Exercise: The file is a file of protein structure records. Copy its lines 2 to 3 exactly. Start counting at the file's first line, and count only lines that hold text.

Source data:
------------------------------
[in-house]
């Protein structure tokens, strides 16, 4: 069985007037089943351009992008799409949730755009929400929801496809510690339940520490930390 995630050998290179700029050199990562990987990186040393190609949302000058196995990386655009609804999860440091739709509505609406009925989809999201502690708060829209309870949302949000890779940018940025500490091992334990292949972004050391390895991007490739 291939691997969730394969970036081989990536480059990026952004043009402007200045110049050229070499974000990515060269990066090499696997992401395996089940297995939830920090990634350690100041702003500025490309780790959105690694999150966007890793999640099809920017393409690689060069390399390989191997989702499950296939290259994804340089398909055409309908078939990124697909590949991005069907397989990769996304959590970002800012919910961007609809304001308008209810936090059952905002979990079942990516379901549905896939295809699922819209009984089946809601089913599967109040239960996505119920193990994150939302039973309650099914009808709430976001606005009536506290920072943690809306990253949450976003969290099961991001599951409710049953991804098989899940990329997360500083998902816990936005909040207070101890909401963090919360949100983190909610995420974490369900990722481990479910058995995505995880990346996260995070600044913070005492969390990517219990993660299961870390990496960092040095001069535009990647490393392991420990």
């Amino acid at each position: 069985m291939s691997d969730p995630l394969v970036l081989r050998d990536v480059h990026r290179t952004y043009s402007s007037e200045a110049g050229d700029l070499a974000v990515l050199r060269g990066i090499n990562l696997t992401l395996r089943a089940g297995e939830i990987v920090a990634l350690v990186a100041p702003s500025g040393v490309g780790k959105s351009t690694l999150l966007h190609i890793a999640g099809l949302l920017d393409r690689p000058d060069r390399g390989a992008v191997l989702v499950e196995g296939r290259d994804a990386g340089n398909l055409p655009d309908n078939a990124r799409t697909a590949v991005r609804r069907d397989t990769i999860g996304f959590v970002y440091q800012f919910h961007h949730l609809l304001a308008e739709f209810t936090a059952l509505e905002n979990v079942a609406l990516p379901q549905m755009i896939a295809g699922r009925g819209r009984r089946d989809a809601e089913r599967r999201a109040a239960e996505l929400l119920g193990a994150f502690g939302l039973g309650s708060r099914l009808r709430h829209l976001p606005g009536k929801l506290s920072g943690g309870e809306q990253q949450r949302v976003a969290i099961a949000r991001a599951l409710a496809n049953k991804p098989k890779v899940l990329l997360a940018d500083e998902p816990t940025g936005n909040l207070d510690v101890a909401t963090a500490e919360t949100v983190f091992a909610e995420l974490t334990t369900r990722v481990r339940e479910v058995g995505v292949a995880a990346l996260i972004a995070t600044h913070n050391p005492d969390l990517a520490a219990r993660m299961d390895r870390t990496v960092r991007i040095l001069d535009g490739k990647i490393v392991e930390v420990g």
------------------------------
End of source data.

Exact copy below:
């Protein structure tokens, strides 16, 4: 069985007037089943351009992008799409949730755009929400929801496809510690339940520490930390 995630050998290179700029050199990562990987990186040393190609949302000058196995990386655009609804999860440091739709509505609406009925989809999201502690708060829209309870949302949000890779940018940025500490091992334990292949972004050391390895991007490739 291939691997969730394969970036081989990536480059990026952004043009402007200045110049050229070499974000990515060269990066090499696997992401395996089940297995939830920090990634350690100041702003500025490309780790959105690694999150966007890793999640099809920017393409690689060069390399390989191997989702499950296939290259994804340089398909055409309908078939990124697909590949991005069907397989990769996304959590970002800012919910961007609809304001308008209810936090059952905002979990079942990516379901549905896939295809699922819209009984089946809601089913599967109040239960996505119920193990994150939302039973309650099914009808709430976001606005009536506290920072943690809306990253949450976003969290099961991001599951409710049953991804098989899940990329997360500083998902816990936005909040207070101890909401963090919360949100983190909610995420974490369900990722481990479910058995995505995880990346996260995070600044913070005492969390990517219990993660299961870390990496960092040095001069535009990647490393392991420990």
């Amino acid at each position: 069985m291939s691997d969730p995630l394969v970036l081989r050998d990536v480059h990026r290179t952004y043009s402007s007037e200045a110049g050229d700029l070499a974000v990515l050199r060269g990066i090499n990562l696997t992401l395996r089943a089940g297995e939830i990987v920090a990634l350690v990186a100041p702003s500025g040393v490309g780790k959105s351009t690694l999150l966007h190609i890793a999640g099809l949302l920017d393409r690689p000058d060069r390399g390989a992008v191997l989702v499950e196995g296939r290259d994804a990386g340089n398909l055409p655009d309908n078939a990124r799409t697909a590949v991005r609804r069907d397989t990769i999860g996304f959590v970002y440091q800012f919910h961007h949730l609809l304001a308008e739709f209810t936090a059952l509505e905002n979990v079942a609406l990516p379901q549905m755009i896939a295809g699922r009925g819209r009984r089946d989809a809601e089913r599967r999201a109040a239960e996505l929400l119920g193990a994150f502690g939302l039973g309650s708060r099914l009808r709430h829209l976001p606005g009536k929801l506290s920072g943690g309870e809306q990253q949450r949302v976003a969290i099961a949000r991001a599951l409710a496809n049953k991804p098989k890779v899940l990329l997360a940018d500083e998902p816990t940025g936005n909040l207070d510690v101890a909401t963090a500490e919360t949100v983190f091992a909610e995420l974490t334990t369900r990722v481990r339940e479910v058995g995505v292949a995880a990346l996260i972004a995070t600044h913070n050391p005492d969390l990517a520490a219990r993660m299961d390895r870390t990496v960092r991007i040095l001069d535009g490739k990647i490393v392991e930390v420990g």